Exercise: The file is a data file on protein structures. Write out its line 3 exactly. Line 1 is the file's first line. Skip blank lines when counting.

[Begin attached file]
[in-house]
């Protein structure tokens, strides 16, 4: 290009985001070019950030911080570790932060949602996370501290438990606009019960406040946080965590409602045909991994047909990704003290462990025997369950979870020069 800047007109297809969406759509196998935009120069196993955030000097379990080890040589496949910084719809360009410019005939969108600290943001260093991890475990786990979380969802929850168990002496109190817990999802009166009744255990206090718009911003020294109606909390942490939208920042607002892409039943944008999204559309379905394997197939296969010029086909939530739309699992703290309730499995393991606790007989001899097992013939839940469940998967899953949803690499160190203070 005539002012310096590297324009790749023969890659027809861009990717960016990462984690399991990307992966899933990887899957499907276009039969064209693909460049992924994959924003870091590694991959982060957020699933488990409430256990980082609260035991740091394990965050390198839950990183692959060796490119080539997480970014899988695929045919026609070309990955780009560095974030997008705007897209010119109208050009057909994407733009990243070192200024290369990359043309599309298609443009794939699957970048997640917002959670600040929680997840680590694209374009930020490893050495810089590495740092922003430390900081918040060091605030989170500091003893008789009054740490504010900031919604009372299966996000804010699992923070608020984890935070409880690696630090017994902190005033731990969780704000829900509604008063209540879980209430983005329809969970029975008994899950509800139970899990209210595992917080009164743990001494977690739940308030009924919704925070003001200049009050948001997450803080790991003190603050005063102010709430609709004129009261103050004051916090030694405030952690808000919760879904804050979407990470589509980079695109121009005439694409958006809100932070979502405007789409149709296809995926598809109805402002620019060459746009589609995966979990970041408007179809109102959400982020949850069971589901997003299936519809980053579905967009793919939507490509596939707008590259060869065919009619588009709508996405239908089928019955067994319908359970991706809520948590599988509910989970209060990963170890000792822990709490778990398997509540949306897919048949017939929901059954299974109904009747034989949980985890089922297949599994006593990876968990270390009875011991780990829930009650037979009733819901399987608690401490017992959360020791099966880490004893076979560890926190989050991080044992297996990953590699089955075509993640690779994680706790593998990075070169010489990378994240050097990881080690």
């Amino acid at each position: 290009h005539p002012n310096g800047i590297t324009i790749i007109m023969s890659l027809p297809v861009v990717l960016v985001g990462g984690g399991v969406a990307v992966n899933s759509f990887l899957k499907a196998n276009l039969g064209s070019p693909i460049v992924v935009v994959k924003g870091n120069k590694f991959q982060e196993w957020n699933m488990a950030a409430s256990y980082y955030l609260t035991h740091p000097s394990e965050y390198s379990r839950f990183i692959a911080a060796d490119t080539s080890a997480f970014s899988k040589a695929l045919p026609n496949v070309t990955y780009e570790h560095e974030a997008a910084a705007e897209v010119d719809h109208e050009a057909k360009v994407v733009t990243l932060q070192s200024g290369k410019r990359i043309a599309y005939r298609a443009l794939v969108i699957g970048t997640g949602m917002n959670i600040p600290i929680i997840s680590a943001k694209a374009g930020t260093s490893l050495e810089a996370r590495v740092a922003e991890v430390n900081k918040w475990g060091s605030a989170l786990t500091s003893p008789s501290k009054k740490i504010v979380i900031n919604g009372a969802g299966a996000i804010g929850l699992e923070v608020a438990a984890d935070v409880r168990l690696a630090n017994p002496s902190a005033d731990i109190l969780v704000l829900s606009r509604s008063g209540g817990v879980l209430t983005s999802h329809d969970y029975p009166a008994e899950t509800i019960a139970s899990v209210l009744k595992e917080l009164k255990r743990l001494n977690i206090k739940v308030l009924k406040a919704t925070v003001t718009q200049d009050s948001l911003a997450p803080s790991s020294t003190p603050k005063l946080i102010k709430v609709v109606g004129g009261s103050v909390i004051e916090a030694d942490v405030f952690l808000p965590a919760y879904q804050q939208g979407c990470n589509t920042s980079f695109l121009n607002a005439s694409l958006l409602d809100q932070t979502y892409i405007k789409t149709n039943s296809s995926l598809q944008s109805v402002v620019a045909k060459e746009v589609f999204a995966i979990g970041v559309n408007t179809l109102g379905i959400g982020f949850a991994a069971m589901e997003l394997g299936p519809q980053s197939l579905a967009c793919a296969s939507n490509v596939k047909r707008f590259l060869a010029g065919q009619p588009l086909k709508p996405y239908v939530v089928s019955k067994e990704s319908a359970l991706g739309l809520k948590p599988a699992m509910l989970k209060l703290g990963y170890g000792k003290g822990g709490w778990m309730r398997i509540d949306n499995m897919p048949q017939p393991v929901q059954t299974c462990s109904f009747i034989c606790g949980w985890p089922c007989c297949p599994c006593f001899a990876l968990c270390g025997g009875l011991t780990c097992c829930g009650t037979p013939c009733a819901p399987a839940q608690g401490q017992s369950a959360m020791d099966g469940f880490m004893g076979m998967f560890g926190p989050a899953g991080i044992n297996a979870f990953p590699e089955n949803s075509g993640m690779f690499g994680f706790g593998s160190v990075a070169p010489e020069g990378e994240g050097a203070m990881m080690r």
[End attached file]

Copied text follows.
């Amino acid at each position: 290009h005539p002012n310096g800047i590297t324009i790749i007109m023969s890659l027809p297809v861009v990717l960016v985001g990462g984690g399991v969406a990307v992966n899933s759509f990887l899957k499907a196998n276009l039969g064209s070019p693909i460049v992924v935009v994959k924003g870091n120069k590694f991959q982060e196993w957020n699933m488990a950030a409430s256990y980082y955030l609260t035991h740091p000097s394990e965050y390198s379990r839950f990183i692959a911080a060796d490119t080539s080890a997480f970014s899988k040589a695929l045919p026609n496949v070309t990955y780009e570790h560095e974030a997008a910084a705007e897209v010119d719809h109208e050009a057909k360009v994407v733009t990243l932060q070192s200024g290369k410019r990359i043309a599309y005939r298609a443009l794939v969108i699957g970048t997640g949602m917002n959670i600040p600290i929680i997840s680590a943001k694209a374009g930020t260093s490893l050495e810089a996370r590495v740092a922003e991890v430390n900081k918040w475990g060091s605030a989170l786990t500091s003893p008789s501290k009054k740490i504010v979380i900031n919604g009372a969802g299966a996000i804010g929850l699992e923070v608020a438990a984890d935070v409880r168990l690696a630090n017994p002496s902190a005033d731990i109190l969780v704000l829900s606009r509604s008063g209540g817990v879980l209430t983005s999802h329809d969970y029975p009166a008994e899950t509800i019960a139970s899990v209210l009744k595992e917080l009164k255990r743990l001494n977690i206090k739940v308030l009924k406040a919704t925070v003001t718009q200049d009050s948001l911003a997450p803080s790991s020294t003190p603050k005063l946080i102010k709430v609709v109606g004129g009261s103050v909390i004051e916090a030694d942490v405030f952690l808000p965590a919760y879904q804050q939208g979407c990470n589509t920042s980079f695109l121009n607002a005439s694409l958006l409602d809100q932070t979502y892409i405007k789409t149709n039943s296809s995926l598809q944008s109805v402002v620019a045909k060459e746009v589609f999204a995966i979990g970041v559309n408007t179809l109102g379905i959400g982020f949850a991994a069971m589901e997003l394997g299936p519809q980053s197939l579905a967009c793919a296969s939507n490509v596939k047909r707008f590259l060869a010029g065919q009619p588009l086909k709508p996405y239908v939530v089928s019955k067994e990704s319908a359970l991706g739309l809520k948590p599988a699992m509910l989970k209060l703290g990963y170890g000792k003290g822990g709490w778990m309730r398997i509540d949306n499995m897919p048949q017939p393991v929901q059954t299974c462990s109904f009747i034989c606790g949980w985890p089922c007989c297949p599994c006593f001899a990876l968990c270390g025997g009875l011991t780990c097992c829930g009650t037979p013939c009733a819901p399987a839940q608690g401490q017992s369950a959360m020791d099966g469940f880490m004893g076979m998967f560890g926190p989050a899953g991080i044992n297996a979870f990953p590699e089955n949803s075509g993640m690779f690499g994680f706790g593998s160190v990075a070169p010489e020069g990378e994240g050097a203070m990881m080690r």